When I was involuntarily hospitalized for mental illness, I found that this was the question that I most wanted to answer, but that no one wanted to ask. In fact, when I tried to explain to my attending psychiatrist all the stresses I was under that had landed me in the hospital, she interrupted me to say it was a symptom of my disease that I was talking about too many things at once. The entire time I was in the hospital, the only people who gave me empathy — the only ones who really listened to me, believed me, and showed me care — were my fellow patients. And that was all I really wanted, even at the height of my psychosis and mania: for someone to listen, to believe me when I told them about my experiences, to validate how scary those experiences were and how lonely they made me, to show me they cared.
"I've been thinking about how variations of this story exist through history, through cultures," Tannahill writes, "because the force it speaks of must exist. A force in the wild that operates outside of time, that seeks to lure us, fevered, into a state beyond reason; beyond the commitments that otherwise bind us to our lives and the people we love…The question I have is — Does the poet always know when he has left the mortal world, and entered the enchanted realm? And what if he doesn't remember the way back?"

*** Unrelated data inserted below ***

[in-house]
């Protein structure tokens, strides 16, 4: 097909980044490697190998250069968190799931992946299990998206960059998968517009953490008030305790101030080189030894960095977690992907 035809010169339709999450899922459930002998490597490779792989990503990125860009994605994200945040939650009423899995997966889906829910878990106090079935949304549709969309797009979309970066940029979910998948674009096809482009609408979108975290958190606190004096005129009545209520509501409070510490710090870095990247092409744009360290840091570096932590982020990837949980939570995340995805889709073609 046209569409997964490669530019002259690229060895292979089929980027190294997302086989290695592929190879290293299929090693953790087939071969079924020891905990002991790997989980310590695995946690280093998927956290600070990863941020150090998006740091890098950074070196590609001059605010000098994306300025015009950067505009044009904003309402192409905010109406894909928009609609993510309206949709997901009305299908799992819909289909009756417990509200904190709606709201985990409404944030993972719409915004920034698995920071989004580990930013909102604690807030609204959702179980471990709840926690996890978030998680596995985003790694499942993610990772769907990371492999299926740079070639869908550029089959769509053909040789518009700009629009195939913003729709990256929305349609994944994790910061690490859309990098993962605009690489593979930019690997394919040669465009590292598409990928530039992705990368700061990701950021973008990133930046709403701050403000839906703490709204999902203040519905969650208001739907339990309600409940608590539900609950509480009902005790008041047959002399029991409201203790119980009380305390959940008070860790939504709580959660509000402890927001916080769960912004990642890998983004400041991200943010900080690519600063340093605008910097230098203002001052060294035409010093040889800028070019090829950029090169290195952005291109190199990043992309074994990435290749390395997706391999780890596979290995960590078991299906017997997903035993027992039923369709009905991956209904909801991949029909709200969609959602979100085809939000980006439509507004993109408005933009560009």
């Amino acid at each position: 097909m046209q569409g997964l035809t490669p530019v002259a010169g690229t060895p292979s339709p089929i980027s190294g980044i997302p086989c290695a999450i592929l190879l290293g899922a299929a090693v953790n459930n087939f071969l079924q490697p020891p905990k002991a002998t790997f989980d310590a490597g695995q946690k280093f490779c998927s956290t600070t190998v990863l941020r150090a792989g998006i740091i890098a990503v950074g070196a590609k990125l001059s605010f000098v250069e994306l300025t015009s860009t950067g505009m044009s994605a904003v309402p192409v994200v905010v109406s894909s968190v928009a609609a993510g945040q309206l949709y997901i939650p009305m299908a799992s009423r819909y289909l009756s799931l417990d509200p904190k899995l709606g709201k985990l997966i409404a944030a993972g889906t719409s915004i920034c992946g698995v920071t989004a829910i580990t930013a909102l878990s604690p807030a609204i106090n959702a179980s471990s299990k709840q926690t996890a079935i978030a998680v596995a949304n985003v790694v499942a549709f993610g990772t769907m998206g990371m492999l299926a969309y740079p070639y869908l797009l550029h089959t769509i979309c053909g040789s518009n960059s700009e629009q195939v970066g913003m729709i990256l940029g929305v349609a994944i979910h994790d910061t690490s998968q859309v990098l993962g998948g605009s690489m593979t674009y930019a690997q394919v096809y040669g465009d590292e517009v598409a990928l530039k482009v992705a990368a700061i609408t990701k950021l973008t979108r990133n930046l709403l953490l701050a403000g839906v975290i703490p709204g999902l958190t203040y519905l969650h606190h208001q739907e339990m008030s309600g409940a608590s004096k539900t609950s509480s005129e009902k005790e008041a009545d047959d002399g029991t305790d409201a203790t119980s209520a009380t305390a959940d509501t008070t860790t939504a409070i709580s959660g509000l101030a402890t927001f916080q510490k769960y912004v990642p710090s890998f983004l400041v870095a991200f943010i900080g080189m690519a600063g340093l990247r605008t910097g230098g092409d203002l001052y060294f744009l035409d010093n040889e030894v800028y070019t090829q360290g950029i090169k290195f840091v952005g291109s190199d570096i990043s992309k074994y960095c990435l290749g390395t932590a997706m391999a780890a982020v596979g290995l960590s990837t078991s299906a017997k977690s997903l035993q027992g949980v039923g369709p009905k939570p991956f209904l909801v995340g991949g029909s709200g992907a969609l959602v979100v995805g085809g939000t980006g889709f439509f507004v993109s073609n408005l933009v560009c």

That is what I long for: a world where we try to understand and empathize with the real emotions that are underlying what's so often and so dismissively referred to as "crazy." A world where, even if we aren't high-profile celebrities, people would fight for us to be free — free from stigma, free from cruelty, free from exploitation and laws that strip mentally ill and/or disabled people of our liberties in ways that would never be allowed if we were "sane" or "abled." A world where we care for those who can't remember their way back — where we hold their hands, unafraid, and lovingly lead them home.